My debut novel Unforgettable now has a release date: January 5, 2016. Not only that, you can now pre-order Unforgettable on Amazon.
And if you haven’t seen Kurt Miller’s amazing cover art yet, go here.
|Read my Nebula-winning & Hugo-nominated
story on, Kindle, Nook or Smashwords.
|Read my story "Resonance" on your Kindle.|
I’ll be at Life, the Universe & Everything later this week. Here’s my schedule:
Thursday, February 12
Friday, February 13
Saturday, February 14
Since I reviewed this trilogy over on the blog of the Association for Mormon Letters a few months back, I’ll just copy what I said over there to here:
When I interviewed Larry Correia a couple of months ago, I had read some of his Monster Hunter International books, but I had not read any of the Grimnoir Chronicles series. I didn’t know much about the series, but based on the cover of the first book, Hard Magic, I guessed it was a 1930s hard-boiled detective novel, plus magic, and that didn’t really pique my interest. But since I’ve recently been listening to audiobooks at a rate of more than one per week, and the first two books in the series had won Audie awards, I decided to give the first one a try.
I’m glad I did. I listened to the entire trilogy in short order, and I loved the Grimnoir Chronicles even more than the MHI series. It’s part fantasy, part science fiction, part alternate history, part superhero — and completely awesome.
The books take place in the 1930s, but in a timeline in which people (referred to as Actives) started gaining magical powers in the 1800s. They follow the adventures of Jake Sullivan, an unjustly imprisoned war-hero/private-eye with the power to manipulate gravity; Faye Vierra, a whip-smart teenage refugee from the Dust Bowl with the power to teleport; and various other characters with magical powers who make up the Grimnoir Society, which is dedicated to protecting Actives from regular humans and vice versa.
I thought all the major characters were distinctive and memorable (in part due to Bronson Pinchot’s excellent narration — there’s a reason the audiobooks have won awards), and I enjoyed spotting the names of some people I know in more minor roles. The explanation for why magic exists in this world is fascinating, with major plot implications for the course of the trilogy. The books are filled with humor and action, but also have some interesting things to say about free will, among other philosophical issues.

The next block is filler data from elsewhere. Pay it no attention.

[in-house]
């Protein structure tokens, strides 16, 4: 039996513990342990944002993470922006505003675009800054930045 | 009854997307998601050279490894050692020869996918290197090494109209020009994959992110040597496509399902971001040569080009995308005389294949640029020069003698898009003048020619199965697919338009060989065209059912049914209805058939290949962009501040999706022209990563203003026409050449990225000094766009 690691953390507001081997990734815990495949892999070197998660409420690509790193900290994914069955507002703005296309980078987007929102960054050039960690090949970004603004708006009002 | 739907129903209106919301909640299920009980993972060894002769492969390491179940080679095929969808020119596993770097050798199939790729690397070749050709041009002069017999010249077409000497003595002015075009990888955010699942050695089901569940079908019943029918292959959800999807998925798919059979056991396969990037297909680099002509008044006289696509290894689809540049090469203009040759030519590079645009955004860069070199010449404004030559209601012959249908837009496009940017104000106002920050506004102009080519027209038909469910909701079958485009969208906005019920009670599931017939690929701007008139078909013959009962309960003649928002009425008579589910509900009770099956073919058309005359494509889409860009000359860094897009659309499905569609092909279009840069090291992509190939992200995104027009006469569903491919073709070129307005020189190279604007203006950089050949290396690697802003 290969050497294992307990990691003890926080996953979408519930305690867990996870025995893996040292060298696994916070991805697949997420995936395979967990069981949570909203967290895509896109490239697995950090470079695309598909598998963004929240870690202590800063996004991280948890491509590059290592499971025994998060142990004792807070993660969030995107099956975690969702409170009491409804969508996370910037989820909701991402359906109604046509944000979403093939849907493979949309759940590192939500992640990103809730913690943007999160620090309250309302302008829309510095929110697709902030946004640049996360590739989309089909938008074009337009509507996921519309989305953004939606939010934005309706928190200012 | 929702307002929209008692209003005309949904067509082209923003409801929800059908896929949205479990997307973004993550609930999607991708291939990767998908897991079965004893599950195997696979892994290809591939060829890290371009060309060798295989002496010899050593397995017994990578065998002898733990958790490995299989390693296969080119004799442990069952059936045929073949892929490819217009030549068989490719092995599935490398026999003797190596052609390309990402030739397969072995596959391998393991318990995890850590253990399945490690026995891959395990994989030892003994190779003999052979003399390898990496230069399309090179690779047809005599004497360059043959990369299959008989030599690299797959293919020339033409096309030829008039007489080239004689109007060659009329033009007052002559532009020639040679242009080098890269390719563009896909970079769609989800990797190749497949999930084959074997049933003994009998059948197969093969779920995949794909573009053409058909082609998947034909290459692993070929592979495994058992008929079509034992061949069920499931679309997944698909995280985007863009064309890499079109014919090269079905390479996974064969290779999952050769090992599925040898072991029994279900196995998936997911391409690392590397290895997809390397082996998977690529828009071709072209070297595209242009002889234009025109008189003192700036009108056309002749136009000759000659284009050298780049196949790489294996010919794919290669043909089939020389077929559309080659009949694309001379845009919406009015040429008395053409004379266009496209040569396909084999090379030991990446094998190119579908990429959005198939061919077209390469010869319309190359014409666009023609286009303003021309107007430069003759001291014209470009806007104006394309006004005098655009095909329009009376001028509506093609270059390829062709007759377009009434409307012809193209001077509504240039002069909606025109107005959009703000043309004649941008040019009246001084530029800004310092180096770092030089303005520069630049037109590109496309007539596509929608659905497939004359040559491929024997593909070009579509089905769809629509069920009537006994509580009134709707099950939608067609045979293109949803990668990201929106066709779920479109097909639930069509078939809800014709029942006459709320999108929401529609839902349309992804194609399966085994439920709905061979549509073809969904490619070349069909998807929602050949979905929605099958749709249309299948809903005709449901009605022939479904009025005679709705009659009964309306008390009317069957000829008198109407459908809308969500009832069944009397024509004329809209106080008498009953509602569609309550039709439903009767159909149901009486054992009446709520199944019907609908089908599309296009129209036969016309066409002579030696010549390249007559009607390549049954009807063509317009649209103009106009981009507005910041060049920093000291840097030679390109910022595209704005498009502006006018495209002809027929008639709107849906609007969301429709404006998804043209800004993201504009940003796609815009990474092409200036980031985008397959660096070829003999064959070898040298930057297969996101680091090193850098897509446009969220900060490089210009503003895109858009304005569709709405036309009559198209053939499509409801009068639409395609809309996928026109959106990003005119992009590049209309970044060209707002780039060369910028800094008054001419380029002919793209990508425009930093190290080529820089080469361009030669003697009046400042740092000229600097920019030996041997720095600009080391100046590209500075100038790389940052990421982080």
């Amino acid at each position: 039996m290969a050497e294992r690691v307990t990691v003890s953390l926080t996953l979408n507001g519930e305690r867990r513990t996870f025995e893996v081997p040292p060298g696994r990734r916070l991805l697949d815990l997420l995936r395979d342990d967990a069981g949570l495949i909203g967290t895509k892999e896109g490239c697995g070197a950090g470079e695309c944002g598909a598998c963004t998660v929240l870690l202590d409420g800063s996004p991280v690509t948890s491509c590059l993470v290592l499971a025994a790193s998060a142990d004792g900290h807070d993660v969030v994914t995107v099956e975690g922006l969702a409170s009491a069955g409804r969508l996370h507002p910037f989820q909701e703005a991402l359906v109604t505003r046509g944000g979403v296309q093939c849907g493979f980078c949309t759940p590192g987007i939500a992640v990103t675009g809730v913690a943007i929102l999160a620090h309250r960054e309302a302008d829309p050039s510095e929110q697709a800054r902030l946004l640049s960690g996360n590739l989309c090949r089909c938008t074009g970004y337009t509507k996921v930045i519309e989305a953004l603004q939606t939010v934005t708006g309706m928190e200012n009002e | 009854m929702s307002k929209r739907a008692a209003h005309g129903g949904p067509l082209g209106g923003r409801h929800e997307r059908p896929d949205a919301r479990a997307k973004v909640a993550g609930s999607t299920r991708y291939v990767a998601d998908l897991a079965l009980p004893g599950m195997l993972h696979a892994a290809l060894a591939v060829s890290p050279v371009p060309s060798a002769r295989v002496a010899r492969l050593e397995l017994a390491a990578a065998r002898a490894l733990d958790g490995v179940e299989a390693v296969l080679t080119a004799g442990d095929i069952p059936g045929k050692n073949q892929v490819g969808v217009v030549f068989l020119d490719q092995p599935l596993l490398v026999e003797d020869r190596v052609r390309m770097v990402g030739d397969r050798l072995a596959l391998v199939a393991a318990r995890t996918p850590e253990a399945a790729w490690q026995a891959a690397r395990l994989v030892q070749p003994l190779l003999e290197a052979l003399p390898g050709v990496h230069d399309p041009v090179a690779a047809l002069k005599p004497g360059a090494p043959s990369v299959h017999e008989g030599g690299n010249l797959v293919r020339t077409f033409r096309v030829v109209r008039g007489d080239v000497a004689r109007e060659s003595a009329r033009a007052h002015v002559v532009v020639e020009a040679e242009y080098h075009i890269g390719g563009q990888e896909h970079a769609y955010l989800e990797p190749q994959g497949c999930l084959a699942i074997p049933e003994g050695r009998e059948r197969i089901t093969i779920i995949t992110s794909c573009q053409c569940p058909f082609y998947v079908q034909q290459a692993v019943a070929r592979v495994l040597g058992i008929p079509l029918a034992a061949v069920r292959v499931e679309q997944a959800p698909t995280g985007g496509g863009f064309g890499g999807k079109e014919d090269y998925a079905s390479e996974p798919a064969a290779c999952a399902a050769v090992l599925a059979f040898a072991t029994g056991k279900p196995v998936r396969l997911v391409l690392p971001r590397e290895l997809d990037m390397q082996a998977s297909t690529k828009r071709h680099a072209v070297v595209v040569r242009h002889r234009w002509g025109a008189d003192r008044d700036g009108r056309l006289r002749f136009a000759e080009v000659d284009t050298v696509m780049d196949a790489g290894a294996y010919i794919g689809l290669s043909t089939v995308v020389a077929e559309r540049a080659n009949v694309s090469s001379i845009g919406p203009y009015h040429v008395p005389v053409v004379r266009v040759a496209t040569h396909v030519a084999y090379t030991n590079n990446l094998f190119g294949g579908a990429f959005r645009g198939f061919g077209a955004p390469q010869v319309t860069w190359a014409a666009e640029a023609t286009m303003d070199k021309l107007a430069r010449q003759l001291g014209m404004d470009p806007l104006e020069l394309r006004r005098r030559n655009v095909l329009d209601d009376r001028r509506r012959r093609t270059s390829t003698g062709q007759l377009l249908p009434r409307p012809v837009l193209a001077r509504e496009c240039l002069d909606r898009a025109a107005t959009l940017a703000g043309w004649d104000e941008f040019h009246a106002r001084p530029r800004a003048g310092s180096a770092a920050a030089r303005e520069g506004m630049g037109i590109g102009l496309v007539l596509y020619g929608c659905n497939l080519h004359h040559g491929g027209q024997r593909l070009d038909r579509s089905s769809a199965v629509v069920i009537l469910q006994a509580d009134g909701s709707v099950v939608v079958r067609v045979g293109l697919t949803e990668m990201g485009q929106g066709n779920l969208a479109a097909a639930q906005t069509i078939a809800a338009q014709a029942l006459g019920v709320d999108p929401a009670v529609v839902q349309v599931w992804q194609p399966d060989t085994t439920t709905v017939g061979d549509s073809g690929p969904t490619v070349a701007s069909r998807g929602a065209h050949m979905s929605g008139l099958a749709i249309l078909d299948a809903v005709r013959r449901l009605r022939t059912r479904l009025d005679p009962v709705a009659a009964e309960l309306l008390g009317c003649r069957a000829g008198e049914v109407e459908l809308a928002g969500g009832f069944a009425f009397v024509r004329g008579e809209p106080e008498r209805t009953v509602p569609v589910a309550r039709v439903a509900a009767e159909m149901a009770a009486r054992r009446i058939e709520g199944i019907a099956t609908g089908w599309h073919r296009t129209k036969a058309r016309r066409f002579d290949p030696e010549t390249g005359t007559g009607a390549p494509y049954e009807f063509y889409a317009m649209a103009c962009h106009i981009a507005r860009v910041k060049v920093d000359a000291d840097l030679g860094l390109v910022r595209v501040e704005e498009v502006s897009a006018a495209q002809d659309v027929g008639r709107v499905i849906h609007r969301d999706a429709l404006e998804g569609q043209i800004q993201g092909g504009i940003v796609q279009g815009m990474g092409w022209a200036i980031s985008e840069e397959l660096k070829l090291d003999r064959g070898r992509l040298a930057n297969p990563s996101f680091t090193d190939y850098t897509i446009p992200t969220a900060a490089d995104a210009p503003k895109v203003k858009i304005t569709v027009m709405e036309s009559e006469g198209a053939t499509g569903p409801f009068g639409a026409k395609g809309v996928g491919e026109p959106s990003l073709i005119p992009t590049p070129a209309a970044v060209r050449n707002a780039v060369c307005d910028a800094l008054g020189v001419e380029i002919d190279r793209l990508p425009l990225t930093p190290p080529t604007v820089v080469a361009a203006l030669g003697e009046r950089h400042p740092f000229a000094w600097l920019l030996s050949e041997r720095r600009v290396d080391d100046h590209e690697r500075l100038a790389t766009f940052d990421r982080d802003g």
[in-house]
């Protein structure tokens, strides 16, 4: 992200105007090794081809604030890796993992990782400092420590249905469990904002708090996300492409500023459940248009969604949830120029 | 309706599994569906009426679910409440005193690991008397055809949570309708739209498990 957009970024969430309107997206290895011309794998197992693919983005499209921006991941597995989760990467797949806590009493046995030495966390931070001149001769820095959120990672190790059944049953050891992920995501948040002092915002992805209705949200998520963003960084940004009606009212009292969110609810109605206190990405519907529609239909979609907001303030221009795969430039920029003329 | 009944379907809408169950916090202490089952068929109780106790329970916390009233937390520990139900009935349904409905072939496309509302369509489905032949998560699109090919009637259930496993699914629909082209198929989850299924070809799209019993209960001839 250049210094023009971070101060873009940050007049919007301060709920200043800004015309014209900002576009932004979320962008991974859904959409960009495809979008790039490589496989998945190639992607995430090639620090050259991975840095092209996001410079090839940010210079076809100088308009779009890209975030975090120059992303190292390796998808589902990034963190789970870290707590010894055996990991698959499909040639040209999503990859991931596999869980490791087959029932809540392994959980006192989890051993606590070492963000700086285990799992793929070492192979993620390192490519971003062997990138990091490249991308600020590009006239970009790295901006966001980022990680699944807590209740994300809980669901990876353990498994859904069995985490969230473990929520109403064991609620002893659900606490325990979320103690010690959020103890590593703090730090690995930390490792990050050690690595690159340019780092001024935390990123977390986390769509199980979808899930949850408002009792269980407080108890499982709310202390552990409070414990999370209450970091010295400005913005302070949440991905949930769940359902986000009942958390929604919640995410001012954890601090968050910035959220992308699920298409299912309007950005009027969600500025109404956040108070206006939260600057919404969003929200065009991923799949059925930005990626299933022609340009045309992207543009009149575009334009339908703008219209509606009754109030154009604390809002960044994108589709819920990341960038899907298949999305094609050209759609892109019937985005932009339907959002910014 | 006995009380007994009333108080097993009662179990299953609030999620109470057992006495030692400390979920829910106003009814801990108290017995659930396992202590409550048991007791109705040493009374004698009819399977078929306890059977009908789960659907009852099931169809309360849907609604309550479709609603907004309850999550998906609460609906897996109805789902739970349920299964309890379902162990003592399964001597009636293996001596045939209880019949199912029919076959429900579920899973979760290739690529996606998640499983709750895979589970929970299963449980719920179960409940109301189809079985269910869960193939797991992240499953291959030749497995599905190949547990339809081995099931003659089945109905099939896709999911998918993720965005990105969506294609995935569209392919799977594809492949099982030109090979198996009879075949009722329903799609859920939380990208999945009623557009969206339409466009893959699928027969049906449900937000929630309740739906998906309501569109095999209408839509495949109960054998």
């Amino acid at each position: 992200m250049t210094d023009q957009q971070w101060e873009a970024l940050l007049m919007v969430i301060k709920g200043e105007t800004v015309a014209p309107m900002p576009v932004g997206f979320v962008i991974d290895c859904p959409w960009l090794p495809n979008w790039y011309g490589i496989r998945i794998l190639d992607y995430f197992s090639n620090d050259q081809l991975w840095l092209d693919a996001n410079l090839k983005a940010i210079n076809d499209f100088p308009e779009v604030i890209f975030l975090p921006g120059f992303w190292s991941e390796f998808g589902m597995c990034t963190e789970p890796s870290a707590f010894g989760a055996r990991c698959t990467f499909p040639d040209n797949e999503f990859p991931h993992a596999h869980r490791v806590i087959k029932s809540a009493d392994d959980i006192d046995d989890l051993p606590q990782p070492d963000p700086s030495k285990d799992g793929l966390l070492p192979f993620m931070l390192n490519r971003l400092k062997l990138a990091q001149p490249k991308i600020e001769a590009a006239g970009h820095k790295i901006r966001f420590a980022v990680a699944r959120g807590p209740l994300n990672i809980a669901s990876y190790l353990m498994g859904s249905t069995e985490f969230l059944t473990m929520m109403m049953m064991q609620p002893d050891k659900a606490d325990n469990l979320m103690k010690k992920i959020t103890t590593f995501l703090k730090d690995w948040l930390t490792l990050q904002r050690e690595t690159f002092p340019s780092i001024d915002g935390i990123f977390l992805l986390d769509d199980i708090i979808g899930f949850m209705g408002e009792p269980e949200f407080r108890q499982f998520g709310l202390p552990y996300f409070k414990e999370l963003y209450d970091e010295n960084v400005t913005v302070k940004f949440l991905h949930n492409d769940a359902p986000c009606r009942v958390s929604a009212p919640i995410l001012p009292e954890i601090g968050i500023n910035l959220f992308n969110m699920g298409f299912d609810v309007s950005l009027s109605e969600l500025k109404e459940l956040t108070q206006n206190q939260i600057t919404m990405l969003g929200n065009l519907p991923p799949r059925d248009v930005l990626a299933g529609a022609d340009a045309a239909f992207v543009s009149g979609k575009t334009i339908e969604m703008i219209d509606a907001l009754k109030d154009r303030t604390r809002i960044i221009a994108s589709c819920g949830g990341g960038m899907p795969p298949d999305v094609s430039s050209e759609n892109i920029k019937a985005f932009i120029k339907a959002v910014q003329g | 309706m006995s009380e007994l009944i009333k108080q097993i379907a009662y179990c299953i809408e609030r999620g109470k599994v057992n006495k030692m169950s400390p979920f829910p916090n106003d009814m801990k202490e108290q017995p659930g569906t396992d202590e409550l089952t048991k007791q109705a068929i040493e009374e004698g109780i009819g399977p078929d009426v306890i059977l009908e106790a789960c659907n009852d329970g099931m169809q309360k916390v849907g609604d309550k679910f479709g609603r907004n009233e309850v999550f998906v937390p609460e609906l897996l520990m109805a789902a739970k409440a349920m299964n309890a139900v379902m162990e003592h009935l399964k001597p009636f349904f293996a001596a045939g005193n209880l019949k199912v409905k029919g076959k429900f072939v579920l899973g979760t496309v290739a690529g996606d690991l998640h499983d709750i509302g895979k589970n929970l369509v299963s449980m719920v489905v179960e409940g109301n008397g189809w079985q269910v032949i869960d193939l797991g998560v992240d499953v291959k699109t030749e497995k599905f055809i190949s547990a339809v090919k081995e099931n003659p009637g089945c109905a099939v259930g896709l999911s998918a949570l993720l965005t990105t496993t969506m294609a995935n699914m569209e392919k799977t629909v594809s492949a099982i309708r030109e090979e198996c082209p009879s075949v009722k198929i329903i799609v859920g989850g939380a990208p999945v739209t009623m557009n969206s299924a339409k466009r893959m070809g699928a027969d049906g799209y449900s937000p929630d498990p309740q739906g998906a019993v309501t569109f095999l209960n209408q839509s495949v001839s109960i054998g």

Although A Deepness in the Sky was published in 1999, I didn’t get around to reading it until recently. Vernor Vinge deservedly won the Hugo Award for Best Novel for it. The novel includes one of my favorite portrayals of an alien society, and also portrays a fascinating interstellar human culture. (It is a prequel to the novel A Fire Upon the Deep, but it doesn’t really matter which order you read the two.)
I have previously recommended Mary Robinette Kowal’s Glamourist Histories, which are like Jane Austen with magic. Ironskin, by Tina Connolly, is Jane Eyre with magic. I enjoyed reading it perhaps even a little more than I enjoyed reading Jane Eyre.
I’ve known about EMP weapons for at least a couple of decades. But reading the novel One Second After by William R. Forstchen really brought home to me how vulnerable our society is to such weapons (or even just a major solar storm). Frankly, after reading this book, I favor increasing government spending to harden our infrastructure against such events.
I was the head editor for the November 2014 issue of Orson Scott Card’s InterGalactic Medicine Show. Head on over and check out the stories I selected.
My story “A Sufficiently Advanced Christmas” is now available in A Fantastic Holiday Season: The Gift of Stories, edited by Kevin J. Anderson and Keith J. Olexa. Publishers Weekly gave the anthology a starred review, saying “This often amusing and frequently compelling collection features Christmas-themed short stories from some of fantasy and science fiction’s brightest stars.” They even mentioned my story: “Eric James Stone’s ‘A Sufficiently Advanced Christmas,’ in which computers communicating with a child learn their own Christmas moral, is particularly touching.”
In order to whet your appetite, here’s the beginning of the story:
The Martian, by Andy Weir, is the best standalone novel I’ve listened to so far this year. Here’s the one-sentence summary: A MacGyver-like astronaut stranded alone on Mars has to figure out how to survive until rescue can come.
I first heard of the novel from Daniel Burton’s stellar review at Attack of the Books, and was so intrigued I bought it immediately. The story is so gripping, I stayed up way past my bedtime listening. If you want to read a more thorough review, read Daniel’s. (The one thing I’ll add to his review is that I’m not sure if the novel is eligible for a Hugo next because the audio publication and a self-published version appeared before 2014. But if it is eligible, I’ll probably be nominating it.)
The book is available in print and ebook from Amazon, and in audio from Audible (click the banner below).
It’s been a long process, but today I signed a contract with Baen Books to publish my debut novel, Unforgettable. I’m very excited to have my novel come out from the same publishing house that publishes some of my favorite authors, including David Weber, Lois McMaster Bujold, Larry Correia, Elizabeth Moon, and Brad R. Torgersen. I don’t yet know when it will be available — I’m guessing sometime next year.